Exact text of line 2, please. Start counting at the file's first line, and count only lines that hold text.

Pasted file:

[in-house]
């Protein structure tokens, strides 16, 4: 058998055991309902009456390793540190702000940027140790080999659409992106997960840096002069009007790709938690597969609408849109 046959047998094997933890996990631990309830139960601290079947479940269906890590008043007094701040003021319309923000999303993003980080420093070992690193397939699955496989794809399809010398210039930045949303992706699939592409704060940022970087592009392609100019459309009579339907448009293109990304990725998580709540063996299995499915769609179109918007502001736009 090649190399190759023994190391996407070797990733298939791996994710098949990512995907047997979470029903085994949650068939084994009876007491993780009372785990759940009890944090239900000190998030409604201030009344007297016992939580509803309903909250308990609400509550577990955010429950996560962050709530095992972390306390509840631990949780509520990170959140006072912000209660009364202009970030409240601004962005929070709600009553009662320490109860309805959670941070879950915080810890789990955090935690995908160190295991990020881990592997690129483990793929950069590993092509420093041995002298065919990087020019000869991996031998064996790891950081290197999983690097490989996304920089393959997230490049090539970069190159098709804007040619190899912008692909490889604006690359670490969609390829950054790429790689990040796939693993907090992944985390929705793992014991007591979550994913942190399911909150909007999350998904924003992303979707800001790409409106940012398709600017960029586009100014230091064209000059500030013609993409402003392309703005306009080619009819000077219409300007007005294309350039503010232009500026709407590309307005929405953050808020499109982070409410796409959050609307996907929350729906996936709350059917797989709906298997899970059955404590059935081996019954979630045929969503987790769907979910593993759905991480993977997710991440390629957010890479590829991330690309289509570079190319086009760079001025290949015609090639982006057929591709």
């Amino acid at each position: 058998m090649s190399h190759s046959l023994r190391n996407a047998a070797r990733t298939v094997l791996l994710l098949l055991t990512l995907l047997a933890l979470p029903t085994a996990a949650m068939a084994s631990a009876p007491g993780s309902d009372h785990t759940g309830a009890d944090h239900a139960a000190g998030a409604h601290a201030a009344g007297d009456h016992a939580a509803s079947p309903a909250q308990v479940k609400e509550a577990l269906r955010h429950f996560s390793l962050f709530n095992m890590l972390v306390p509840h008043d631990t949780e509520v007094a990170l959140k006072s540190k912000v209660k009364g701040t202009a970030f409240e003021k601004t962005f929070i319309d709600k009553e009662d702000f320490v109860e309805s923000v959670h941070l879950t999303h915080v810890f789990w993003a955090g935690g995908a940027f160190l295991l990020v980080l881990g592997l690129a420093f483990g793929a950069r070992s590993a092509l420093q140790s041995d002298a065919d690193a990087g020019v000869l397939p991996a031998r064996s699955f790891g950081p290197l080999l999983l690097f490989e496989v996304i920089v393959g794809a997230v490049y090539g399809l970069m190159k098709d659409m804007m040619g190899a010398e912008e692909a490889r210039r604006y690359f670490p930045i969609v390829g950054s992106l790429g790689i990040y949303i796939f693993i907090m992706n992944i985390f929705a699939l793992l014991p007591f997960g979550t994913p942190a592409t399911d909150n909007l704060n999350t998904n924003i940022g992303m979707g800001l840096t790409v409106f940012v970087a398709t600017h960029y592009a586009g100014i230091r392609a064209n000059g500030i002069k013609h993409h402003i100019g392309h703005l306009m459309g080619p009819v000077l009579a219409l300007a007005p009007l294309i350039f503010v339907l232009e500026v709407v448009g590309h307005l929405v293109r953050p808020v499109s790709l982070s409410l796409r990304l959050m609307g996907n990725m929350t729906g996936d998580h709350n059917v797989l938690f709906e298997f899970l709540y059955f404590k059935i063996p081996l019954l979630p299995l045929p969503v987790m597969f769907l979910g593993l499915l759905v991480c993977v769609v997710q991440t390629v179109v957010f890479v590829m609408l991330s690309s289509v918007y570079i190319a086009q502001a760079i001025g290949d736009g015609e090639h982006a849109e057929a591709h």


């Protein structure tokens, strides 16, 4: 058998055991309902009456390793540190702000940027140790080999659409992106997960840096002069009007790709938690597969609408849109 046959047998094997933890996990631990309830139960601290079947479940269906890590008043007094701040003021319309923000999303993003980080420093070992690193397939699955496989794809399809010398210039930045949303992706699939592409704060940022970087592009392609100019459309009579339907448009293109990304990725998580709540063996299995499915769609179109918007502001736009 090649190399190759023994190391996407070797990733298939791996994710098949990512995907047997979470029903085994949650068939084994009876007491993780009372785990759940009890944090239900000190998030409604201030009344007297016992939580509803309903909250308990609400509550577990955010429950996560962050709530095992972390306390509840631990949780509520990170959140006072912000209660009364202009970030409240601004962005929070709600009553009662320490109860309805959670941070879950915080810890789990955090935690995908160190295991990020881990592997690129483990793929950069590993092509420093041995002298065919990087020019000869991996031998064996790891950081290197999983690097490989996304920089393959997230490049090539970069190159098709804007040619190899912008692909490889604006690359670490969609390829950054790429790689990040796939693993907090992944985390929705793992014991007591979550994913942190399911909150909007999350998904924003992303979707800001790409409106940012398709600017960029586009100014230091064209000059500030013609993409402003392309703005306009080619009819000077219409300007007005294309350039503010232009500026709407590309307005929405953050808020499109982070409410796409959050609307996907929350729906996936709350059917797989709906298997899970059955404590059935081996019954979630045929969503987790769907979910593993759905991480993977997710991440390629957010890479590829991330690309289509570079190319086009760079001025290949015609090639982006057929591709």